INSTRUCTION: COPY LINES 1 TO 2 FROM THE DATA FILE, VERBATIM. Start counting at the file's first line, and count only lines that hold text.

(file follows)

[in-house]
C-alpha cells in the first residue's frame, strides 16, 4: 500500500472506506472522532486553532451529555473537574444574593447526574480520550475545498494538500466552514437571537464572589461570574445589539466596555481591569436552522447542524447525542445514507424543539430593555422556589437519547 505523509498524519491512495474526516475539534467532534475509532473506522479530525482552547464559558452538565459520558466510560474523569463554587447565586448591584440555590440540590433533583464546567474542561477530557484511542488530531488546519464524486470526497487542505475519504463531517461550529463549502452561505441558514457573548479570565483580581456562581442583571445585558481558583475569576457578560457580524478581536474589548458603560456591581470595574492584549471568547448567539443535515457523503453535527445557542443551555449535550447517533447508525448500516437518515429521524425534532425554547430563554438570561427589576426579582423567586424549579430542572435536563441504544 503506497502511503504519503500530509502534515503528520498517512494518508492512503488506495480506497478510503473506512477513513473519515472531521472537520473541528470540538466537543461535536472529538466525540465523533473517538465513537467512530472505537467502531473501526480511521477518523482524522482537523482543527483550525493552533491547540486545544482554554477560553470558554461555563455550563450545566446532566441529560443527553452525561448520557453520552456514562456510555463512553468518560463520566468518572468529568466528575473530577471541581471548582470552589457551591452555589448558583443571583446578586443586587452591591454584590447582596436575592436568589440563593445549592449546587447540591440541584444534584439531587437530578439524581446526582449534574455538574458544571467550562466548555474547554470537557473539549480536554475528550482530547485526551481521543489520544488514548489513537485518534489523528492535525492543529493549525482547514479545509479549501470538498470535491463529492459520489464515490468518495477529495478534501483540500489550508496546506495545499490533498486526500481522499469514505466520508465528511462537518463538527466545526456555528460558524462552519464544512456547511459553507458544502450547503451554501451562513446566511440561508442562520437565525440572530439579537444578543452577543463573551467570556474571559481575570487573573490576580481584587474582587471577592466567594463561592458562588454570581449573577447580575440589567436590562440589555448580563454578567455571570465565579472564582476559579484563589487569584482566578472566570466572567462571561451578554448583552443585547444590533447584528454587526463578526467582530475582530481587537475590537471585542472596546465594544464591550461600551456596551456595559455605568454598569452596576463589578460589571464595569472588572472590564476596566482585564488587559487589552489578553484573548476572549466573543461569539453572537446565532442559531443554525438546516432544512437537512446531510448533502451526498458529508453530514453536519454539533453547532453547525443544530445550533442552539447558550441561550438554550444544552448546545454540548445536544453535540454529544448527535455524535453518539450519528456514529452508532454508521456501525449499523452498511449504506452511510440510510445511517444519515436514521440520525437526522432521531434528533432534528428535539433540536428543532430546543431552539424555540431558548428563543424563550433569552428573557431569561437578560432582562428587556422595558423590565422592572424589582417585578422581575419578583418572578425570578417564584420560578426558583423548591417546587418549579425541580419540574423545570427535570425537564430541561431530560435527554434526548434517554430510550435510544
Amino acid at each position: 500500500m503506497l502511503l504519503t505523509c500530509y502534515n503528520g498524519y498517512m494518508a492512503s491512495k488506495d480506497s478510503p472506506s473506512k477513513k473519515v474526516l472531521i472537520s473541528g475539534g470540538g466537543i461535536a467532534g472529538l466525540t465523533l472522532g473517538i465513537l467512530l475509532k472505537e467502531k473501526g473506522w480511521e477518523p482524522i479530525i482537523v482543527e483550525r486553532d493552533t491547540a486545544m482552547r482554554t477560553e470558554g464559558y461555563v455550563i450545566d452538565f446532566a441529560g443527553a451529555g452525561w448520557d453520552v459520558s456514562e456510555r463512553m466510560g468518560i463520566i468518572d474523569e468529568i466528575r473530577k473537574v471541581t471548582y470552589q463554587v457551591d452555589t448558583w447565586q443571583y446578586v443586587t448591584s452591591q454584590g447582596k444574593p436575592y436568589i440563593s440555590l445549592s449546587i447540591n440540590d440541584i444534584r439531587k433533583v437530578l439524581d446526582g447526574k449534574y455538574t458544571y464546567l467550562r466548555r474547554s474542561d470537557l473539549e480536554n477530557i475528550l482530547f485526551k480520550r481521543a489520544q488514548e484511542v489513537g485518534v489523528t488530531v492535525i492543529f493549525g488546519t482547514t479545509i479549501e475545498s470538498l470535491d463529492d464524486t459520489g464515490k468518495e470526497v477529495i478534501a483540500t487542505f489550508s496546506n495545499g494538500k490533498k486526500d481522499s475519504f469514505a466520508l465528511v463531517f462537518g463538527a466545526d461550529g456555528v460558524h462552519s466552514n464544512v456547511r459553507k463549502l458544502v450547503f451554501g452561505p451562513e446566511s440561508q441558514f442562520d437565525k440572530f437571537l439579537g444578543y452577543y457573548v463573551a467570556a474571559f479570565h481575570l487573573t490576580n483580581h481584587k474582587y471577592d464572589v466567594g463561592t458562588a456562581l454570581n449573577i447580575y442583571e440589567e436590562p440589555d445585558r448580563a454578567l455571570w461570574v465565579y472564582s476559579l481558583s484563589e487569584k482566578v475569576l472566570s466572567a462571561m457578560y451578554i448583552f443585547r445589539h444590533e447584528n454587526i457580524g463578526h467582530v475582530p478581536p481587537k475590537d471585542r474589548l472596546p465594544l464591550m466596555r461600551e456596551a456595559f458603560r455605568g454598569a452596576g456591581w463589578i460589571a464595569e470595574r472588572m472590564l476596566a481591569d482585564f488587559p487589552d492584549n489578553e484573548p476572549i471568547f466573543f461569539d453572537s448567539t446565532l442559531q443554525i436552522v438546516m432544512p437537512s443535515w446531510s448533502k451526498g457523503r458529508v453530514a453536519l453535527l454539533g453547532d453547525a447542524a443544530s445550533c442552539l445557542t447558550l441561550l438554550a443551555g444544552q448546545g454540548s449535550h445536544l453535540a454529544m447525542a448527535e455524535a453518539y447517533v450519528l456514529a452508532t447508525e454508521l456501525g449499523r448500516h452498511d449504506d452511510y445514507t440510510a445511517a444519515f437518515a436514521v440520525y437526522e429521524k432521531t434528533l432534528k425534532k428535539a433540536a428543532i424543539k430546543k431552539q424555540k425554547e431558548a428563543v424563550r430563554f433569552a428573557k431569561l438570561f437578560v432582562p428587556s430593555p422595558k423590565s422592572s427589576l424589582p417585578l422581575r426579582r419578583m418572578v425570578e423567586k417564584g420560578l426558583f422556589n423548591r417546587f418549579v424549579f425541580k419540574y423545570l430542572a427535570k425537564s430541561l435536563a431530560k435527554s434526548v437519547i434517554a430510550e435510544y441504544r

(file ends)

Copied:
[in-house]
C-alpha cells in the first residue's frame, strides 16, 4: 500500500472506506472522532486553532451529555473537574444574593447526574480520550475545498494538500466552514437571537464572589461570574445589539466596555481591569436552522447542524447525542445514507424543539430593555422556589437519547 505523509498524519491512495474526516475539534467532534475509532473506522479530525482552547464559558452538565459520558466510560474523569463554587447565586448591584440555590440540590433533583464546567474542561477530557484511542488530531488546519464524486470526497487542505475519504463531517461550529463549502452561505441558514457573548479570565483580581456562581442583571445585558481558583475569576457578560457580524478581536474589548458603560456591581470595574492584549471568547448567539443535515457523503453535527445557542443551555449535550447517533447508525448500516437518515429521524425534532425554547430563554438570561427589576426579582423567586424549579430542572435536563441504544 503506497502511503504519503500530509502534515503528520498517512494518508492512503488506495480506497478510503473506512477513513473519515472531521472537520473541528470540538466537543461535536472529538466525540465523533473517538465513537467512530472505537467502531473501526480511521477518523482524522482537523482543527483550525493552533491547540486545544482554554477560553470558554461555563455550563450545566446532566441529560443527553452525561448520557453520552456514562456510555463512553468518560463520566468518572468529568466528575473530577471541581471548582470552589457551591452555589448558583443571583446578586443586587452591591454584590447582596436575592436568589440563593445549592449546587447540591440541584444534584439531587437530578439524581446526582449534574455538574458544571467550562466548555474547554470537557473539549480536554475528550482530547485526551481521543489520544488514548489513537485518534489523528492535525492543529493549525482547514479545509479549501470538498470535491463529492459520489464515490468518495477529495478534501483540500489550508496546506495545499490533498486526500481522499469514505466520508465528511462537518463538527466545526456555528460558524462552519464544512456547511459553507458544502450547503451554501451562513446566511440561508442562520437565525440572530439579537444578543452577543463573551467570556474571559481575570487573573490576580481584587474582587471577592466567594463561592458562588454570581449573577447580575440589567436590562440589555448580563454578567455571570465565579472564582476559579484563589487569584482566578472566570466572567462571561451578554448583552443585547444590533447584528454587526463578526467582530475582530481587537475590537471585542472596546465594544464591550461600551456596551456595559455605568454598569452596576463589578460589571464595569472588572472590564476596566482585564488587559487589552489578553484573548476572549466573543461569539453572537446565532442559531443554525438546516432544512437537512446531510448533502451526498458529508453530514453536519454539533453547532453547525443544530445550533442552539447558550441561550438554550444544552448546545454540548445536544453535540454529544448527535455524535453518539450519528456514529452508532454508521456501525449499523452498511449504506452511510440510510445511517444519515436514521440520525437526522432521531434528533432534528428535539433540536428543532430546543431552539424555540431558548428563543424563550433569552428573557431569561437578560432582562428587556422595558423590565422592572424589582417585578422581575419578583418572578425570578417564584420560578426558583423548591417546587418549579425541580419540574423545570427535570425537564430541561431530560435527554434526548434517554430510550435510544